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OP: MLS commissioner is the only thing that “isn’t helpful” in Crew lawsuit

jimmy lentz



Cobra Don Strikes Again

In the glow of announcing FC Cincinnati as the latest expansion club into Major League Soccer (MLS), the league’s commissioner Don Garber recently remarked that the Art Modell-inspired lawsuit by Ohio Attorney Mike DeWine against Precourt Sports Ventures and MLS “isn’t helpful.”

Actually, what isn’t helpful is MLS Commissioner Don Garber.

Those paying attention to the relocation situation concerning Columbus Crew SC are well aware of the snakes known as Precourt Sports Ventures. What is becoming clearer by the day is the king cobra known as Don Garber.

If Mr. Garber wants to help the Columbus Crew and its dedicated fans, then he would confront Mr. Precourt and explain to the trust-fund punk that he bought the Columbus Crew, not the Austin Crew.

Furthermore, the commissioner would demand Mr. Precourt conduct himself in the most transparent, cooperative fashion to all parties involved. Mr. Garber would then elaborate with ironclad force that if Mr. Precourt is hell bent on abandoning his team in Columbus to own an MLS team in Austin, Texas, then he needs to sell his existing club in Columbus to local ownership.

The next step would be for Mr. Precourt to go through the extensive process with the pricey entry fee to own a new MLS club in a different city.

That would be the logical reality. Sadly, that’s all fantasy.

“…As much as leagues and commissioners don’t like moving clubs, you have to be viable,” Don Garber said.

Given the infamous, manipulated “business metrics,” untruths, lack of sincere local investment into fan outreach and appreciation, marketing, parking, the stadium—including basic upkeep—and so forth leads to a conclusion that the relocation and viability argument by Mr. Garber to be yet another lie. The Austin clause comes to mind. The league and Mr. Precourt have not done all they can to make the Crew successful in Columbus.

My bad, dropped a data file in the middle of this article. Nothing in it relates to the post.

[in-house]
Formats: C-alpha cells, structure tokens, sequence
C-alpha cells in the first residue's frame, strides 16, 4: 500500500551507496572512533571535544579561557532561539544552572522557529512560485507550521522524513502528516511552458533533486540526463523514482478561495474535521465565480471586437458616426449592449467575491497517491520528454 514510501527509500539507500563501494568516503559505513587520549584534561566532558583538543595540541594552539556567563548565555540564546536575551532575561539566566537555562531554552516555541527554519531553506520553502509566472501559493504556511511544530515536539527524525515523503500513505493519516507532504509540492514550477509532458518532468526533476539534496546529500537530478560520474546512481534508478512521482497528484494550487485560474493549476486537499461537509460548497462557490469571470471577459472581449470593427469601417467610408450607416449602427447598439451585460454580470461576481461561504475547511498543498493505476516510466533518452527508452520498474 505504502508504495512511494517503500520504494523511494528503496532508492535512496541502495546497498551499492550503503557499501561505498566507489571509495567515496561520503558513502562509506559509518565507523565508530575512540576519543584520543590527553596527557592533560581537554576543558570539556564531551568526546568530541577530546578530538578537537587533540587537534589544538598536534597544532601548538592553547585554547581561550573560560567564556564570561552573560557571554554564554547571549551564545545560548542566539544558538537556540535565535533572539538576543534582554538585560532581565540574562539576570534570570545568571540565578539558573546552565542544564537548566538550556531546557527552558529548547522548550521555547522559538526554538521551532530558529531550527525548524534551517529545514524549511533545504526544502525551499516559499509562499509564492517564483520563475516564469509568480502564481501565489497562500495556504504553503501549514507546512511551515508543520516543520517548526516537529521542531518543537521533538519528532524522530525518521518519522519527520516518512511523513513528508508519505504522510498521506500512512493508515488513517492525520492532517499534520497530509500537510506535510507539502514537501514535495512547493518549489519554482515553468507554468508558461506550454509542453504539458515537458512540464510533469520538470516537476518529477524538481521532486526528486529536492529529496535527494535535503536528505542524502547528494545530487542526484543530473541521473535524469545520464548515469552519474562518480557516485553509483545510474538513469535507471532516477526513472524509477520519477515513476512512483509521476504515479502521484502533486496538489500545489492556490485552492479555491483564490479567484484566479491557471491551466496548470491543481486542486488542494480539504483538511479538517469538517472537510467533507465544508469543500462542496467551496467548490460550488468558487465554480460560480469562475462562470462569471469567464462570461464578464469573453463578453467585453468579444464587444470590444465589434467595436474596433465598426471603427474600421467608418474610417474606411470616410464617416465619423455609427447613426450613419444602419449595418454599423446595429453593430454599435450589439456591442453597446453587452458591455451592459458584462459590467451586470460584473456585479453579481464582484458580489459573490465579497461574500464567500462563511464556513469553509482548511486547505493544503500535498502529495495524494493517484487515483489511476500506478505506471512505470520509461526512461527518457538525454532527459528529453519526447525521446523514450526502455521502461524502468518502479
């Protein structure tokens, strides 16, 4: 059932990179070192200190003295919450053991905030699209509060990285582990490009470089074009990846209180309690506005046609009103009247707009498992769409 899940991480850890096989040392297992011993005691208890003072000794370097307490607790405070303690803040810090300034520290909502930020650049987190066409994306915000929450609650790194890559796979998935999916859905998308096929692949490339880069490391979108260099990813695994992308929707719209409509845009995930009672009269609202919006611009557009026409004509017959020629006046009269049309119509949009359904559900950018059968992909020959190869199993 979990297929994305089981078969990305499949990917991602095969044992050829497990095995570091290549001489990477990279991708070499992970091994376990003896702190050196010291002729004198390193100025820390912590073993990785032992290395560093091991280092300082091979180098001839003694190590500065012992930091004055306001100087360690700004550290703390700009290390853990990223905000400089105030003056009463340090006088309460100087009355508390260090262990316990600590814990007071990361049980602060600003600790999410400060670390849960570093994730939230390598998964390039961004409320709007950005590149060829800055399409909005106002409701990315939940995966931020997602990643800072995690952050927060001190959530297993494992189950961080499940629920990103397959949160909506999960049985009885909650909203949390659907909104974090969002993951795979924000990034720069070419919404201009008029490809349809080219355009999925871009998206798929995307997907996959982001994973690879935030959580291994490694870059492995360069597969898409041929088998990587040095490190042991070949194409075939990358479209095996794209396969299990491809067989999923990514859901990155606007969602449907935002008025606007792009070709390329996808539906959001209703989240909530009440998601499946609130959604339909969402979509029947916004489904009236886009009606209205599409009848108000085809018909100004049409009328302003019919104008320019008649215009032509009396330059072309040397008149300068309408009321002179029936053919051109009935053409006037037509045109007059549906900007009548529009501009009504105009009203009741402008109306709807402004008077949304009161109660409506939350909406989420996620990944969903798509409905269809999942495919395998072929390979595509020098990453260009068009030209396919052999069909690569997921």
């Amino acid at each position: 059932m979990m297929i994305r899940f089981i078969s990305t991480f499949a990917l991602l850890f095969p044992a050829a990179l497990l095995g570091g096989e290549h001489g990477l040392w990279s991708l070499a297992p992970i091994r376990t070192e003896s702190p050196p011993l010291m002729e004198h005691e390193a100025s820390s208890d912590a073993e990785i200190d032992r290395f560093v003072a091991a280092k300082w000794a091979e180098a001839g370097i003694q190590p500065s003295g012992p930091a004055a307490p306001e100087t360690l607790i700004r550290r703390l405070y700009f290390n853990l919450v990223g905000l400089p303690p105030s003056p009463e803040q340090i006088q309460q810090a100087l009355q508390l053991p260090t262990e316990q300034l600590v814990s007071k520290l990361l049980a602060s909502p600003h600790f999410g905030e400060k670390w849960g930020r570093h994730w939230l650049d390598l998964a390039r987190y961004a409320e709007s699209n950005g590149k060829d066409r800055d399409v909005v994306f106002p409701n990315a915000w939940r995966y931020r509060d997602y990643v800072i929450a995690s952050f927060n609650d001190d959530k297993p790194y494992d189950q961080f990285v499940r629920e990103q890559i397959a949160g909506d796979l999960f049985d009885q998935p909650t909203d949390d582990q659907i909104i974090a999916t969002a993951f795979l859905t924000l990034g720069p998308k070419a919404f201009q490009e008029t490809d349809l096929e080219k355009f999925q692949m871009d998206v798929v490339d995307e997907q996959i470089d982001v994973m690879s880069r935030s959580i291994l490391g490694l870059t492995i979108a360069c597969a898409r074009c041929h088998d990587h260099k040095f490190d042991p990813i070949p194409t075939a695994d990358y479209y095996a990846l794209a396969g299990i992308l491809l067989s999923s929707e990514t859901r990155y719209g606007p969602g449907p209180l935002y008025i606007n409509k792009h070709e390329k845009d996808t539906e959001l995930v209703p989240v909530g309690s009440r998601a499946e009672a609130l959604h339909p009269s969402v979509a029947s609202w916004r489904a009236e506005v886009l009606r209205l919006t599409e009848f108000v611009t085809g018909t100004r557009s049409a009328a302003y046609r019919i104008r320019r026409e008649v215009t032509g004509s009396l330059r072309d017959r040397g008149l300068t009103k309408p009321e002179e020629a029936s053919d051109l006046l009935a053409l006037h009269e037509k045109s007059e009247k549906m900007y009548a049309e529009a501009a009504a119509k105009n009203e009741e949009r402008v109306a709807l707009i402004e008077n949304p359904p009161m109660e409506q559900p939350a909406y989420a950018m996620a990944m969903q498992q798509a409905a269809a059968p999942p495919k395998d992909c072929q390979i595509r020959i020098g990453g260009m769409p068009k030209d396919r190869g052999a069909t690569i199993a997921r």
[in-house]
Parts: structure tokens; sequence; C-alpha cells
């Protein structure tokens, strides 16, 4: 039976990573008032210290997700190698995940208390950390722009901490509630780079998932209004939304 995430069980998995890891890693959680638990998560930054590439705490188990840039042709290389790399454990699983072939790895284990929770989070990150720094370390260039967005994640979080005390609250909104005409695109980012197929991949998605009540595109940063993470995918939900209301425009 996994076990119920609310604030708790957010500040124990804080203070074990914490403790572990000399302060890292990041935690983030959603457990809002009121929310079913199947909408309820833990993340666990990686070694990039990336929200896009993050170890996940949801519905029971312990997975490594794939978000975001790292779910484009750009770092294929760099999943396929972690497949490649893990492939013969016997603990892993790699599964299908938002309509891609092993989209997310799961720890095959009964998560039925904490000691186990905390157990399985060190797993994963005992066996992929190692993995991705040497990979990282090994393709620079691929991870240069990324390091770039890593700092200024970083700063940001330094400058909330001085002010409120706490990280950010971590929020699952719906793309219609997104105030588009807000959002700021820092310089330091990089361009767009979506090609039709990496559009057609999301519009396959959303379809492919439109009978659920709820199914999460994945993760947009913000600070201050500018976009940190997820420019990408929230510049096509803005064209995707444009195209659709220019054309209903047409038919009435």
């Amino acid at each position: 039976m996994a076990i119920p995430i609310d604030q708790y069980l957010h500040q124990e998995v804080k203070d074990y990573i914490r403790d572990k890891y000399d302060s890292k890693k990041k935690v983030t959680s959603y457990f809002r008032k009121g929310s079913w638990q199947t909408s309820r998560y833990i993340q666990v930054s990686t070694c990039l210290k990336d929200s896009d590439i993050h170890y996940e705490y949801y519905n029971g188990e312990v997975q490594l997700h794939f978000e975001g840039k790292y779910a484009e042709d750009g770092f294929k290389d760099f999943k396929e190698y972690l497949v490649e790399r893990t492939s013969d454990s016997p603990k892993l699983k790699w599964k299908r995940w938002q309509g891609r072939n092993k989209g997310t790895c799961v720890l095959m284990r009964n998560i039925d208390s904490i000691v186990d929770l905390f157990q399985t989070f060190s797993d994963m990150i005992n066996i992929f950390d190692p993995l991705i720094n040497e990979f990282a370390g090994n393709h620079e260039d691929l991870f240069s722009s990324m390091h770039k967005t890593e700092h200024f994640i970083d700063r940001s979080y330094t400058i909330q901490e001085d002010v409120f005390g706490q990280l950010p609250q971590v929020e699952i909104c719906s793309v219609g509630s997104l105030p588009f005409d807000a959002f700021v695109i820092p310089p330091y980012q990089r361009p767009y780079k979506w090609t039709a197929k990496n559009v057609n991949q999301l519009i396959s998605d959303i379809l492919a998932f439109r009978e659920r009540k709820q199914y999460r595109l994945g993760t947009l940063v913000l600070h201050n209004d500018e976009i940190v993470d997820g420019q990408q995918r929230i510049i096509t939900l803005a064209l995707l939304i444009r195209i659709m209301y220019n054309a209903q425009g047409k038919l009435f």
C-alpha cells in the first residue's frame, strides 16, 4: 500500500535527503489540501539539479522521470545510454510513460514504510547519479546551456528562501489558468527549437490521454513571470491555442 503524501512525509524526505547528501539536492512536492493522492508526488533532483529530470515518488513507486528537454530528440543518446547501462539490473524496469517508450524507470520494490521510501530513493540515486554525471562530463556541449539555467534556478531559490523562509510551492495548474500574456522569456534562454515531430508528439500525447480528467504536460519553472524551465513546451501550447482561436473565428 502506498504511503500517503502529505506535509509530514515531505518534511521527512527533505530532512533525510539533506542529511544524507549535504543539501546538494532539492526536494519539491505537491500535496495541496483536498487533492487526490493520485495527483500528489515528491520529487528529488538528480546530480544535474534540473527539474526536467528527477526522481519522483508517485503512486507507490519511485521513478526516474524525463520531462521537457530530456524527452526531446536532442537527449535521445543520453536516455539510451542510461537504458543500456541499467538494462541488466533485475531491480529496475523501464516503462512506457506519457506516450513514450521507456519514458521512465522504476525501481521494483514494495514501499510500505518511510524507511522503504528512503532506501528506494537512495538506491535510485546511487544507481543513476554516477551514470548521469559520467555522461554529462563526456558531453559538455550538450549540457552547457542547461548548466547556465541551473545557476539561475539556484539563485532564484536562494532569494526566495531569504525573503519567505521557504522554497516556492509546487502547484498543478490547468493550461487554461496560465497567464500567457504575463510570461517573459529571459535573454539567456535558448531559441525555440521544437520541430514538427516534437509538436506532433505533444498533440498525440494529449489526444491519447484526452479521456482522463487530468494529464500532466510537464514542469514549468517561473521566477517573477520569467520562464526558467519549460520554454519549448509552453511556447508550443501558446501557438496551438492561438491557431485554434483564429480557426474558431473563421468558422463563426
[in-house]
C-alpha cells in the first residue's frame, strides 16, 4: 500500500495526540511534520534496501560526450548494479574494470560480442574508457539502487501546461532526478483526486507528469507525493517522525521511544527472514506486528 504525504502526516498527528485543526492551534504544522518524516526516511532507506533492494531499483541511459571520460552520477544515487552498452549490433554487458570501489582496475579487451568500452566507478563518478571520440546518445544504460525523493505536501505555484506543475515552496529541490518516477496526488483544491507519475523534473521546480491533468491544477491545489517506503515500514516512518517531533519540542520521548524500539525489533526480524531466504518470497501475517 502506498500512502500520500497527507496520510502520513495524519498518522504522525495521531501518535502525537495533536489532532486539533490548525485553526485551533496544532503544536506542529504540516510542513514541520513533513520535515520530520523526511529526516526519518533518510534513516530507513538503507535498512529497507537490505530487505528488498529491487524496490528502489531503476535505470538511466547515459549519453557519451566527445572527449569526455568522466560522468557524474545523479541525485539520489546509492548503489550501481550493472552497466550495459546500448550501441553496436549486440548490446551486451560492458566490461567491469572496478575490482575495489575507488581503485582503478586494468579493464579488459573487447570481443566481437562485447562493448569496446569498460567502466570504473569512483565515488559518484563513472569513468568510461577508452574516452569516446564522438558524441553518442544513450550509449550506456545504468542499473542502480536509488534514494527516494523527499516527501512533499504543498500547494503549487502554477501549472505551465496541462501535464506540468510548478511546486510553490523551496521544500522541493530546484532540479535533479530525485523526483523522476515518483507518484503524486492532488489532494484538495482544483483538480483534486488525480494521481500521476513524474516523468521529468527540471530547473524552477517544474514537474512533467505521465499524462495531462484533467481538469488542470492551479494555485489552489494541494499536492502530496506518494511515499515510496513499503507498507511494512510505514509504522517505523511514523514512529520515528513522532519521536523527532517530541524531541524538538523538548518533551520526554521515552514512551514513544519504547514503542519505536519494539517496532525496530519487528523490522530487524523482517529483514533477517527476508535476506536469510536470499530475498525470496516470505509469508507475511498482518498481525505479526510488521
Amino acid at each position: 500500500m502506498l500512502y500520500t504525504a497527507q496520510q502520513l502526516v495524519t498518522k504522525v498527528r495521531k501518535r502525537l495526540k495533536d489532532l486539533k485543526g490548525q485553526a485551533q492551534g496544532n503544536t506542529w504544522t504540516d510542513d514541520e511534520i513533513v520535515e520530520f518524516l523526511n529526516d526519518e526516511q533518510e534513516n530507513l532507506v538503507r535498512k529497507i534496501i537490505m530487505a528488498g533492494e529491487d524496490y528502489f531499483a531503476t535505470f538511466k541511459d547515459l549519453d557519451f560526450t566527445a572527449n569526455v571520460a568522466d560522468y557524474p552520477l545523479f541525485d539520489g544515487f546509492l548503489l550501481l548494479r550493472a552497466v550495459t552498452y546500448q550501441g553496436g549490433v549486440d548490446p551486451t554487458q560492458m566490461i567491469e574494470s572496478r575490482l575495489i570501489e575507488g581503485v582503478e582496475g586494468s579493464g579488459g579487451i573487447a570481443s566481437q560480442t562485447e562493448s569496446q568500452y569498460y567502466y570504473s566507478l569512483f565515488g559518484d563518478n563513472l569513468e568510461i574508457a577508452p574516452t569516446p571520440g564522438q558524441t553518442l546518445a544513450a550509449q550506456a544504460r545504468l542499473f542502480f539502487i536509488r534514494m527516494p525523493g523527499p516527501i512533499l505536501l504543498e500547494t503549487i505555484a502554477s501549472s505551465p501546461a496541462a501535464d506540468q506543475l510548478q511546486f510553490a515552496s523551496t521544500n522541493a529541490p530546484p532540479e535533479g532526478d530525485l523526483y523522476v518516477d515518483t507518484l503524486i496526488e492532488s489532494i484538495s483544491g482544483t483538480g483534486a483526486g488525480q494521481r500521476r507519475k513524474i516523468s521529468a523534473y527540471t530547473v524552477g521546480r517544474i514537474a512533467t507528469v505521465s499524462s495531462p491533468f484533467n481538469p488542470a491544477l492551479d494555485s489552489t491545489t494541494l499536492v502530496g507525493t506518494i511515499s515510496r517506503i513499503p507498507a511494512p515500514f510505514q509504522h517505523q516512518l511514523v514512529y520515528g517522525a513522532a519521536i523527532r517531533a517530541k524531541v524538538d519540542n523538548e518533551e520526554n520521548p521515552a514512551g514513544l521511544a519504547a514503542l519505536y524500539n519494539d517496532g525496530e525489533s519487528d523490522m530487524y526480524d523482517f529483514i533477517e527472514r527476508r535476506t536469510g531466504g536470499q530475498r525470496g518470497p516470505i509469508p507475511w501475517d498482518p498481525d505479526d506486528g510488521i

Don Garber’s MLS has been spitting metaphorical venom at Columbus for years with help from Anthony Precourt.

But they’ve never faced an opponent like America’s hardest working fans.

And why does it feel like golfer Jason Dufner wearing a “Save the Crew” hat this week at Muirfield (Drinks are on us, Mr. Dufner) is doing more than the MLS commissioner to keep the Crew in Columbus?

That reality isn’t helpful.


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Columbus’s John Tortorella Coach of the Year finalist




Blue Jackets coach John Tortorella / photo by Lori Schmidt

The NHL has announced that Columbus Blue Jackets head man John Tortorella is a finalist for the Jack Adams Coach of the Year Award. If he beats out Bruce Cassidy of the Boston Bruins and Alain Vigneault of the Philadelphia Flyers, it will be the third time Tortorella has taken home the honor. 

He’s been a finalist for the award four times.

Not many seasons have been like this one, though. 

Before COVID-19 interrupted the Blue Jackets season, Columbus went 33-22-15 despite losing 419 man games to injury. 

Among those missing significant time for the Blue Jackets: last year’s leading goal scorer (Cam Atkinson), the team’s All-Star defenseman (Seth Jones), and All-Star goaltender (Joonas Korpisalo). 

Even as players fell to injury, the team rose to ninth place in the Eastern Conference, which qualified them for the modified postseason, which is scheduled for next month.